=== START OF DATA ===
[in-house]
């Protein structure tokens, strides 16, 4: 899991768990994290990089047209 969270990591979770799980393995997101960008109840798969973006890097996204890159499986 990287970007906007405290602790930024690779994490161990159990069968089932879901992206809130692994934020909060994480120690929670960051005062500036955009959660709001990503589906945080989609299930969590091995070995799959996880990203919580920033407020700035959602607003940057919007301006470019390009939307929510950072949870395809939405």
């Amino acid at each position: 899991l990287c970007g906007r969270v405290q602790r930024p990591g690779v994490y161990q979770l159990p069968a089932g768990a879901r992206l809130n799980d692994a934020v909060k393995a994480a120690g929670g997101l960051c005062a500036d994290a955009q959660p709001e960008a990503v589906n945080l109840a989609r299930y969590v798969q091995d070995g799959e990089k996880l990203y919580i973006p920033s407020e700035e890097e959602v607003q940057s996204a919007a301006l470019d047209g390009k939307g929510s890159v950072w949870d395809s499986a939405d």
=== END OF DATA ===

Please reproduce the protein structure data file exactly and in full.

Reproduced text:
[in-house]
């Protein structure tokens, strides 16, 4: 899991768990994290990089047209 969270990591979770799980393995997101960008109840798969973006890097996204890159499986 990287970007906007405290602790930024690779994490161990159990069968089932879901992206809130692994934020909060994480120690929670960051005062500036955009959660709001990503589906945080989609299930969590091995070995799959996880990203919580920033407020700035959602607003940057919007301006470019390009939307929510950072949870395809939405």
């Amino acid at each position: 899991l990287c970007g906007r969270v405290q602790r930024p990591g690779v994490y161990q979770l159990p069968a089932g768990a879901r992206l809130n799980d692994a934020v909060k393995a994480a120690g929670g997101l960051c005062a500036d994290a955009q959660p709001e960008a990503v589906n945080l109840a989609r299930y969590v798969q091995d070995g799959e990089k996880l990203y919580i973006p920033s407020e700035e890097e959602v607003q940057s996204a919007a301006l470019d047209g390009k939307g929510s890159v950072w949870d395809s499986a939405d």